While there are several treatment options available, it’s important to know that not all types of cancer respond well to treatment, and some treatments are only available at specialty hospitals. The decisions to treat or not to treat, how to treat and the accompanying side effects must be carefully weighed while putting the cat’s quality of life first. Knowledge is power, so it is critically important to discuss your options in depth with your veterinarian — including a possible referral to a specialist — before making your decision.
Staging tests for the pet
Before any treatment begins, the pet will undergo a series of “staging” tests to determine where the disease is within the body and if it has spread to other locations. “The staging tests provide us with a baseline of your pet’s general health, if there are other co-morbid conditions — such as kidney or heart problems — and provide us with information on the extent of the cancer,” explains Dr. Burgess. This information is crucial in guiding our treatment recommendations and better understanding a pet’s prognosis.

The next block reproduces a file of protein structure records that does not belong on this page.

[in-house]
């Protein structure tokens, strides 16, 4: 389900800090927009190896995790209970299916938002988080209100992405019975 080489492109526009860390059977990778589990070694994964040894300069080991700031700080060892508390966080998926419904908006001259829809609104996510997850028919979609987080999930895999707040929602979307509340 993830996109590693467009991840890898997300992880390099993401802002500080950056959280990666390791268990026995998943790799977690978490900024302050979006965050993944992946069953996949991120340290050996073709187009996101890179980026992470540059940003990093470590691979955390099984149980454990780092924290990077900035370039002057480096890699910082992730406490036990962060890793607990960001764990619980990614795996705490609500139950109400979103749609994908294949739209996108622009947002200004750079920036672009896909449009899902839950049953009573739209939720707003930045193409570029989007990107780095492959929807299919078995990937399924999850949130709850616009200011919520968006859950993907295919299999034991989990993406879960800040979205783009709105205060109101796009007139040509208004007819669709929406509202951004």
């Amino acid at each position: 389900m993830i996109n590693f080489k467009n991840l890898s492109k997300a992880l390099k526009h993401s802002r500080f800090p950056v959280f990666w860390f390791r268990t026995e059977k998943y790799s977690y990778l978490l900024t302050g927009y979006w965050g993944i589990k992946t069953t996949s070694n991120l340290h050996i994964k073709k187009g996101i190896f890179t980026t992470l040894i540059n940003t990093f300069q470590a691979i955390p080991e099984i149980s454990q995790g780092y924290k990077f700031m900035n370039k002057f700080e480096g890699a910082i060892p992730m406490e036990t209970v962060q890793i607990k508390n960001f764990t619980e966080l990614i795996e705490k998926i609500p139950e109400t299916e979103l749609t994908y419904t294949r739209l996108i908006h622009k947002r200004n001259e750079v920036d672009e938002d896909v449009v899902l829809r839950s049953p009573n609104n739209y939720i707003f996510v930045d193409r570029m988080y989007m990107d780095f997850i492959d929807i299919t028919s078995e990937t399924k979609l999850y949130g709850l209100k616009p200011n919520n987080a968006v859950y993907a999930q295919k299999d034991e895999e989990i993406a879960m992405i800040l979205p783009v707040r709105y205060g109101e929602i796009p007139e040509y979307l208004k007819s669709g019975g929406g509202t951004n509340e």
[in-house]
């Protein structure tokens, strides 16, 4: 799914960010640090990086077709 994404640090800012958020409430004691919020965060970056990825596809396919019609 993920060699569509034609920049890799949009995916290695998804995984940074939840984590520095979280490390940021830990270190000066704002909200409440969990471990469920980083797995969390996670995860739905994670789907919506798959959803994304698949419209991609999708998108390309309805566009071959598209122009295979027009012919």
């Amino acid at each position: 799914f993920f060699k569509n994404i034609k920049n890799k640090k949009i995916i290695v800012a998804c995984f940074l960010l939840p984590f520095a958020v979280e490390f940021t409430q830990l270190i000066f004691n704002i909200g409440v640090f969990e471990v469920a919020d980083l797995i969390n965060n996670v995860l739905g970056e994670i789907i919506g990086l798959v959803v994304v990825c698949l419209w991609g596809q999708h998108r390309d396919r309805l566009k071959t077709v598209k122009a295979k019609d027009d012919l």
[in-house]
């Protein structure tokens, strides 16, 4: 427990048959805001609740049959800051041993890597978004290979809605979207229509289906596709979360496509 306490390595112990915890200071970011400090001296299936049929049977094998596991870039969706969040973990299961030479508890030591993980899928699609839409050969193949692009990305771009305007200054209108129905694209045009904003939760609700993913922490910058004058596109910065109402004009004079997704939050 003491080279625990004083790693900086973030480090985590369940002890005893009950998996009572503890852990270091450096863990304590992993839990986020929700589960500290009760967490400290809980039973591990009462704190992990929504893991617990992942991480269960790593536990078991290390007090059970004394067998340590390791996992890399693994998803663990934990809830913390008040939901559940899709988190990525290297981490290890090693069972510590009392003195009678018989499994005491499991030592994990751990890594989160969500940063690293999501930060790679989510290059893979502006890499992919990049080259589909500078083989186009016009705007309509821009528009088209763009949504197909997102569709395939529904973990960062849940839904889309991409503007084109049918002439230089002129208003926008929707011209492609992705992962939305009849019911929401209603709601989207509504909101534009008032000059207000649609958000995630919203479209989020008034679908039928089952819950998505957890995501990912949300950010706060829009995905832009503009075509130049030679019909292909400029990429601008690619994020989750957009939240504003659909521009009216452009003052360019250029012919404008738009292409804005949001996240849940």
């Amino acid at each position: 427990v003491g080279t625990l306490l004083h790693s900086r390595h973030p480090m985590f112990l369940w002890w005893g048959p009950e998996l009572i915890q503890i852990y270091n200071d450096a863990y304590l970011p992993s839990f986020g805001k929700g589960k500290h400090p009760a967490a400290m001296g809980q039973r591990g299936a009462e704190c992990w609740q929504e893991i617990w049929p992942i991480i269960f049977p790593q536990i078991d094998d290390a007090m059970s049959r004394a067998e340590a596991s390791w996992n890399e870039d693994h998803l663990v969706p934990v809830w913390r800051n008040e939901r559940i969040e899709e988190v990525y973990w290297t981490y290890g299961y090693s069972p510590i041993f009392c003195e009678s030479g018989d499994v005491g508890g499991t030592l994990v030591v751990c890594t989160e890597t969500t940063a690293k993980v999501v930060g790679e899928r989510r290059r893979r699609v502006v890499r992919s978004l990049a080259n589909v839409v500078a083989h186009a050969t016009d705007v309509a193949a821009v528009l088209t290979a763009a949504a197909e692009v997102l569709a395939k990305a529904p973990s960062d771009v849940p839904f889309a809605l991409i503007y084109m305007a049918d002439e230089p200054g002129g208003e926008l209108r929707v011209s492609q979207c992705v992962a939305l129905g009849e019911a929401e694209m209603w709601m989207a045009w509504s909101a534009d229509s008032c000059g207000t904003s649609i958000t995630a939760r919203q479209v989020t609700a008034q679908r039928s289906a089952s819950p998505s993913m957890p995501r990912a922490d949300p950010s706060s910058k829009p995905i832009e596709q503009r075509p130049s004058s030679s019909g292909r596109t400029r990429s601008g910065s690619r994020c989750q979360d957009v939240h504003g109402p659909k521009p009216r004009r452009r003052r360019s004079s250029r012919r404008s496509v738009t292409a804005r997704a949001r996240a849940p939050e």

There are three primary therapy options for cancer: surgery, radiation therapy and chemotherapy. Some of the treatments may be available at general practice veterinary clinics, whereas others are only available at specialty hospitals. The appropriate treatment depends on many factors — including the type of cancer, its location and whether the cancer has spread to other parts of the body. It also depends on what’s appropriate for the individual cat and what’s available or accessible to the pet owner. All of these concerns should be discussed in depth with your veterinarian.
Most common: surgery
Surgery is the most common form of therapy. The old expression that “a chance to cut is a chance to cure,” is often true, says Dr. Burgess. But that does depend on the cancer and the individual cat. “If you have a cancer localized to one area — and it is not known to have a high propensity to spread to other areas, or metastasize — then good local control through surgery can provide long term tumor control. However, a lot of cats, for some reason, tend to get cancers that have a higher chance of return at the site where surgery has been completed, or that tend to spread to other locations.”